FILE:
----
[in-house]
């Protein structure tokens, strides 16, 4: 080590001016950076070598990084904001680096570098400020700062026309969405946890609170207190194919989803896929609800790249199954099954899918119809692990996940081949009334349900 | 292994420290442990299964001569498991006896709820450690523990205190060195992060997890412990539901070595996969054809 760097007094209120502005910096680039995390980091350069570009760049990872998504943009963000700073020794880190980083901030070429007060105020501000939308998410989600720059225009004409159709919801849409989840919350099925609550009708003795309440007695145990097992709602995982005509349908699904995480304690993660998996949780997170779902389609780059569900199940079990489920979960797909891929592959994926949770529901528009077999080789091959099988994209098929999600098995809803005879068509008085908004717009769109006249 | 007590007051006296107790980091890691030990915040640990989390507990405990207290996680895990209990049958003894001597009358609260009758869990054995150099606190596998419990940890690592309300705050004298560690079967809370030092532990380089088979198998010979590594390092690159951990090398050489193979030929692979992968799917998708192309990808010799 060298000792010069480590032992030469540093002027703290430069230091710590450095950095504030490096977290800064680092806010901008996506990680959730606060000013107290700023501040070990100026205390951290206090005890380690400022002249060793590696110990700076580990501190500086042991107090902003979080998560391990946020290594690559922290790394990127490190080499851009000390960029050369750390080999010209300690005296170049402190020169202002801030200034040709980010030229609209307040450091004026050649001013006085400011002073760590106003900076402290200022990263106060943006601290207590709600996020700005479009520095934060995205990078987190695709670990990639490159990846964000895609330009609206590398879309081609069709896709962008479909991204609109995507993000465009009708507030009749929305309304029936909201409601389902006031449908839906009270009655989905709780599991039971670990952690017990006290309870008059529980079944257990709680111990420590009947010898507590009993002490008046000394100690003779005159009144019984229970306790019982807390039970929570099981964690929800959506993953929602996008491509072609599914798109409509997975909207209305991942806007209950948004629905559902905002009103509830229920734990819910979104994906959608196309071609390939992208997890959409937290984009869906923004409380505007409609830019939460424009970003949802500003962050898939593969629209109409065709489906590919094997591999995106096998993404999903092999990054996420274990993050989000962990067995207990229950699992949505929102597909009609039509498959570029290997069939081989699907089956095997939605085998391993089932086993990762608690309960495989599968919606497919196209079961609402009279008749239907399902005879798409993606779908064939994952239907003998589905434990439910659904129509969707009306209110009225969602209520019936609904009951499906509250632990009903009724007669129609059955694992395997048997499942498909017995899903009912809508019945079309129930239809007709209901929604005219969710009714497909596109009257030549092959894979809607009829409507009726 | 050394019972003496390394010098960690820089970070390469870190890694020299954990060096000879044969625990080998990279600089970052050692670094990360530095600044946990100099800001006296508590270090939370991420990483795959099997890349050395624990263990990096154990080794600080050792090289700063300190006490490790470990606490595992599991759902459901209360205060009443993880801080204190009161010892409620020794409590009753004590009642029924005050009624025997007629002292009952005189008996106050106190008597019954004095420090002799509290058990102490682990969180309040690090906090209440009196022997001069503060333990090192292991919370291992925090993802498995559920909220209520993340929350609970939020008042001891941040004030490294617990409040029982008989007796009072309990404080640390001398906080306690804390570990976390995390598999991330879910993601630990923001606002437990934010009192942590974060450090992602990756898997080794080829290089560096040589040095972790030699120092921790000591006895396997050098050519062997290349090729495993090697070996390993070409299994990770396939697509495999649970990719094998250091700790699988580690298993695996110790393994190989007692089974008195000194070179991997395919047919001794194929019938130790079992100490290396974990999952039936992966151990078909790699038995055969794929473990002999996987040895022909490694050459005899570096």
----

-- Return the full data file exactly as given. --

[in-house]
């Protein structure tokens, strides 16, 4: 080590001016950076070598990084904001680096570098400020700062026309969405946890609170207190194919989803896929609800790249199954099954899918119809692990996940081949009334349900 | 292994420290442990299964001569498991006896709820450690523990205190060195992060997890412990539901070595996969054809 760097007094209120502005910096680039995390980091350069570009760049990872998504943009963000700073020794880190980083901030070429007060105020501000939308998410989600720059225009004409159709919801849409989840919350099925609550009708003795309440007695145990097992709602995982005509349908699904995480304690993660998996949780997170779902389609780059569900199940079990489920979960797909891929592959994926949770529901528009077999080789091959099988994209098929999600098995809803005879068509008085908004717009769109006249 | 007590007051006296107790980091890691030990915040640990989390507990405990207290996680895990209990049958003894001597009358609260009758869990054995150099606190596998419990940890690592309300705050004298560690079967809370030092532990380089088979198998010979590594390092690159951990090398050489193979030929692979992968799917998708192309990808010799 060298000792010069480590032992030469540093002027703290430069230091710590450095950095504030490096977290800064680092806010901008996506990680959730606060000013107290700023501040070990100026205390951290206090005890380690400022002249060793590696110990700076580990501190500086042991107090902003979080998560391990946020290594690559922290790394990127490190080499851009000390960029050369750390080999010209300690005296170049402190020169202002801030200034040709980010030229609209307040450091004026050649001013006085400011002073760590106003900076402290200022990263106060943006601290207590709600996020700005479009520095934060995205990078987190695709670990990639490159990846964000895609330009609206590398879309081609069709896709962008479909991204609109995507993000465009009708507030009749929305309304029936909201409601389902006031449908839906009270009655989905709780599991039971670990952690017990006290309870008059529980079944257990709680111990420590009947010898507590009993002490008046000394100690003779005159009144019984229970306790019982807390039970929570099981964690929800959506993953929602996008491509072609599914798109409509997975909207209305991942806007209950948004629905559902905002009103509830229920734990819910979104994906959608196309071609390939992208997890959409937290984009869906923004409380505007409609830019939460424009970003949802500003962050898939593969629209109409065709489906590919094997591999995106096998993404999903092999990054996420274990993050989000962990067995207990229950699992949505929102597909009609039509498959570029290997069939081989699907089956095997939605085998391993089932086993990762608690309960495989599968919606497919196209079961609402009279008749239907399902005879798409993606779908064939994952239907003998589905434990439910659904129509969707009306209110009225969602209520019936609904009951499906509250632990009903009724007669129609059955694992395997048997499942498909017995899903009912809508019945079309129930239809007709209901929604005219969710009714497909596109009257030549092959894979809607009829409507009726 | 050394019972003496390394010098960690820089970070390469870190890694020299954990060096000879044969625990080998990279600089970052050692670094990360530095600044946990100099800001006296508590270090939370991420990483795959099997890349050395624990263990990096154990080794600080050792090289700063300190006490490790470990606490595992599991759902459901209360205060009443993880801080204190009161010892409620020794409590009753004590009642029924005050009624025997007629002292009952005189008996106050106190008597019954004095420090002799509290058990102490682990969180309040690090906090209440009196022997001069503060333990090192292991919370291992925090993802498995559920909220209520993340929350609970939020008042001891941040004030490294617990409040029982008989007796009072309990404080640390001398906080306690804390570990976390995390598999991330879910993601630990923001606002437990934010009192942590974060450090992602990756898997080794080829290089560096040589040095972790030699120092921790000591006895396997050098050519062997290349090729495993090697070996390993070409299994990770396939697509495999649970990719094998250091700790699988580690298993695996110790393994190989007692089974008195000194070179991997395919047919001794194929019938130790079992100490290396974990999952039936992966151990078909790699038995055969794929473990002999996987040895022909490694050459005899570096």